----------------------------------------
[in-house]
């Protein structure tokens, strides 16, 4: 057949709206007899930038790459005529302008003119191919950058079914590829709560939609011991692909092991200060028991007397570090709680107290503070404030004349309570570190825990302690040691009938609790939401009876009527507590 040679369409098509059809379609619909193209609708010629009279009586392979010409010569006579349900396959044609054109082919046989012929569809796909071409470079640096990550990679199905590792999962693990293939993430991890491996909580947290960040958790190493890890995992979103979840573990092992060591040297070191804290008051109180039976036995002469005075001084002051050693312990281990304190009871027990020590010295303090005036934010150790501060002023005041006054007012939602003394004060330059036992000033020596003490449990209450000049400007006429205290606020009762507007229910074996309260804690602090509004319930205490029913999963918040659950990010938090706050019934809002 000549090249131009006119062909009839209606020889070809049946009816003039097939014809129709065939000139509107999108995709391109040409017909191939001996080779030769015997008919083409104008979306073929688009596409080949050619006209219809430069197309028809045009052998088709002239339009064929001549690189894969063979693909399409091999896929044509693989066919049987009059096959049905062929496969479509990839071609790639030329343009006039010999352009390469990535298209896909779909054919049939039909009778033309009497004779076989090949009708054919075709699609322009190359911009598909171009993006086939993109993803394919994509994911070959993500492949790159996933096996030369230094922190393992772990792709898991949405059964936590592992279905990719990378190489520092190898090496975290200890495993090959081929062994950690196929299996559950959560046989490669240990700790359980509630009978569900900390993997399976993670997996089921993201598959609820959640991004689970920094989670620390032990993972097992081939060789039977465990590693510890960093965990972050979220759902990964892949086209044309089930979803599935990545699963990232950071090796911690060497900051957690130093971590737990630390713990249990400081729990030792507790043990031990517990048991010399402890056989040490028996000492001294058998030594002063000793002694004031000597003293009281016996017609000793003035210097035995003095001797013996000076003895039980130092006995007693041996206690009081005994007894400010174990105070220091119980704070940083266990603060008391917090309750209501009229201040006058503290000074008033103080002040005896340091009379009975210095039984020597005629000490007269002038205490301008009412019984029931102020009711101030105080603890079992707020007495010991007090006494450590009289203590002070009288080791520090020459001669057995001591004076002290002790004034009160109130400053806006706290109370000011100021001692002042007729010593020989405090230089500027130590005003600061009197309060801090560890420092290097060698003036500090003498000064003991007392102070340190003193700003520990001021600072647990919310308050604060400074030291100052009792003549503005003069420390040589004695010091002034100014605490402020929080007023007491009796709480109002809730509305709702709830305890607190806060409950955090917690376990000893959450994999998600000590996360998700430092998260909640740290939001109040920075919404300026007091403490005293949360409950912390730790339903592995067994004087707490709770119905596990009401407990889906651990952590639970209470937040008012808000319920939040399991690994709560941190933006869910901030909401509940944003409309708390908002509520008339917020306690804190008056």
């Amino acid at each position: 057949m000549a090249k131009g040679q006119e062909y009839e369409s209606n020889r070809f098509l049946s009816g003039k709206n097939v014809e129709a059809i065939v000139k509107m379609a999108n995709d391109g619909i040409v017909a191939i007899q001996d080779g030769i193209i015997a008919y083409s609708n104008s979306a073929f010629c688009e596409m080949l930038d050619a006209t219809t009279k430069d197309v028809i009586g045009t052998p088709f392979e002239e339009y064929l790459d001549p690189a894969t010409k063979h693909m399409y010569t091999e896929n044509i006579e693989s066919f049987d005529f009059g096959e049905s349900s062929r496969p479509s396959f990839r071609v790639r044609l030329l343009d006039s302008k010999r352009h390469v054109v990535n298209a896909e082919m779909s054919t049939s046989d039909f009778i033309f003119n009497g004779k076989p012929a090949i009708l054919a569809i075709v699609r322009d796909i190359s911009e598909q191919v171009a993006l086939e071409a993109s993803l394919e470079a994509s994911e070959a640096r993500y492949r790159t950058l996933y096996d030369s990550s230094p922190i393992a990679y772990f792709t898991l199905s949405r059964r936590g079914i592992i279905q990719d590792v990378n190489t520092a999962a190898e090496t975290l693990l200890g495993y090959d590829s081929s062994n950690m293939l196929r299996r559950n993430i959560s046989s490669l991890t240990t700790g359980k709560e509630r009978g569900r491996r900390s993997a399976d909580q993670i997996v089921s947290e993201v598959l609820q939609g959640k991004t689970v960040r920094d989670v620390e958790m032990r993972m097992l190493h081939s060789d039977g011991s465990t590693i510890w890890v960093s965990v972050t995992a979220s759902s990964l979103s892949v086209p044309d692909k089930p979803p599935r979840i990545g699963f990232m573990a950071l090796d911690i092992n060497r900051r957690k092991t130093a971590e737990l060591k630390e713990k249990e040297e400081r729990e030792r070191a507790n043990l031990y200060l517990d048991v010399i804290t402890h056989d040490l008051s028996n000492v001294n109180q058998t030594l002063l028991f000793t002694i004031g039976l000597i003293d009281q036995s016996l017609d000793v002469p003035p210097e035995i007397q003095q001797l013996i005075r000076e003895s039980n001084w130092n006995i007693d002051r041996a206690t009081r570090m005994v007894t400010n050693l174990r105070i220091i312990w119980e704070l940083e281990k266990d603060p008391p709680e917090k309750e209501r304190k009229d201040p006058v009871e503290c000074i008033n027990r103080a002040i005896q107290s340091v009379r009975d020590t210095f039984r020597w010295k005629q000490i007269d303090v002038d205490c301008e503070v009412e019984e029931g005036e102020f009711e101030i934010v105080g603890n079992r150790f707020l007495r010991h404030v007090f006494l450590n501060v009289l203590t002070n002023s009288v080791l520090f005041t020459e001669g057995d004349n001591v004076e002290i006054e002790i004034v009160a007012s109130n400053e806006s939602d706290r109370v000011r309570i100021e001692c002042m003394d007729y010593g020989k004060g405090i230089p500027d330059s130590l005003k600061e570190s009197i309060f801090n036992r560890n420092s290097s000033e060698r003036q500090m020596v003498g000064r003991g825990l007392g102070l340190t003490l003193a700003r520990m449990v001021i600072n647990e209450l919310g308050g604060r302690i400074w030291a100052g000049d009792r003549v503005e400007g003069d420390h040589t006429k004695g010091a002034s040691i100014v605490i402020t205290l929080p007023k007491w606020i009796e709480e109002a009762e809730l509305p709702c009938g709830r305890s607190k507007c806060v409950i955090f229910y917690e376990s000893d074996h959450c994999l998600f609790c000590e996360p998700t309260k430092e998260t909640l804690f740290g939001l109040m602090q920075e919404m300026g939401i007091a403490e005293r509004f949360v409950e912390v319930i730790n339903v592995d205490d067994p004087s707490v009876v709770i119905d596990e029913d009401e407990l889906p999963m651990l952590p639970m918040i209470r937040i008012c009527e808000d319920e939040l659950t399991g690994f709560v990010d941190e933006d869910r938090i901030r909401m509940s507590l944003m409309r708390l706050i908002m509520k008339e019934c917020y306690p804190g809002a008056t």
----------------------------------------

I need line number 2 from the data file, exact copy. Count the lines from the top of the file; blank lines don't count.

């Protein structure tokens, strides 16, 4: 057949709206007899930038790459005529302008003119191919950058079914590829709560939609011991692909092991200060028991007397570090709680107290503070404030004349309570570190825990302690040691009938609790939401009876009527507590 040679369409098509059809379609619909193209609708010629009279009586392979010409010569006579349900396959044609054109082919046989012929569809796909071409470079640096990550990679199905590792999962693990293939993430991890491996909580947290960040958790190493890890995992979103979840573990092992060591040297070191804290008051109180039976036995002469005075001084002051050693312990281990304190009871027990020590010295303090005036934010150790501060002023005041006054007012939602003394004060330059036992000033020596003490449990209450000049400007006429205290606020009762507007229910074996309260804690602090509004319930205490029913999963918040659950990010938090706050019934809002 000549090249131009006119062909009839209606020889070809049946009816003039097939014809129709065939000139509107999108995709391109040409017909191939001996080779030769015997008919083409104008979306073929688009596409080949050619006209219809430069197309028809045009052998088709002239339009064929001549690189894969063979693909399409091999896929044509693989066919049987009059096959049905062929496969479509990839071609790639030329343009006039010999352009390469990535298209896909779909054919049939039909009778033309009497004779076989090949009708054919075709699609322009190359911009598909171009993006086939993109993803394919994509994911070959993500492949790159996933096996030369230094922190393992772990792709898991949405059964936590592992279905990719990378190489520092190898090496975290200890495993090959081929062994950690196929299996559950959560046989490669240990700790359980509630009978569900900390993997399976993670997996089921993201598959609820959640991004689970920094989670620390032990993972097992081939060789039977465990590693510890960093965990972050979220759902990964892949086209044309089930979803599935990545699963990232950071090796911690060497900051957690130093971590737990630390713990249990400081729990030792507790043990031990517990048991010399402890056989040490028996000492001294058998030594002063000793002694004031000597003293009281016996017609000793003035210097035995003095001797013996000076003895039980130092006995007693041996206690009081005994007894400010174990105070220091119980704070940083266990603060008391917090309750209501009229201040006058503290000074008033103080002040005896340091009379009975210095039984020597005629000490007269002038205490301008009412019984029931102020009711101030105080603890079992707020007495010991007090006494450590009289203590002070009288080791520090020459001669057995001591004076002290002790004034009160109130400053806006706290109370000011100021001692002042007729010593020989405090230089500027130590005003600061009197309060801090560890420092290097060698003036500090003498000064003991007392102070340190003193700003520990001021600072647990919310308050604060400074030291100052009792003549503005003069420390040589004695010091002034100014605490402020929080007023007491009796709480109002809730509305709702709830305890607190806060409950955090917690376990000893959450994999998600000590996360998700430092998260909640740290939001109040920075919404300026007091403490005293949360409950912390730790339903592995067994004087707490709770119905596990009401407990889906651990952590639970209470937040008012808000319920939040399991690994709560941190933006869910901030909401509940944003409309708390908002509520008339917020306690804190008056």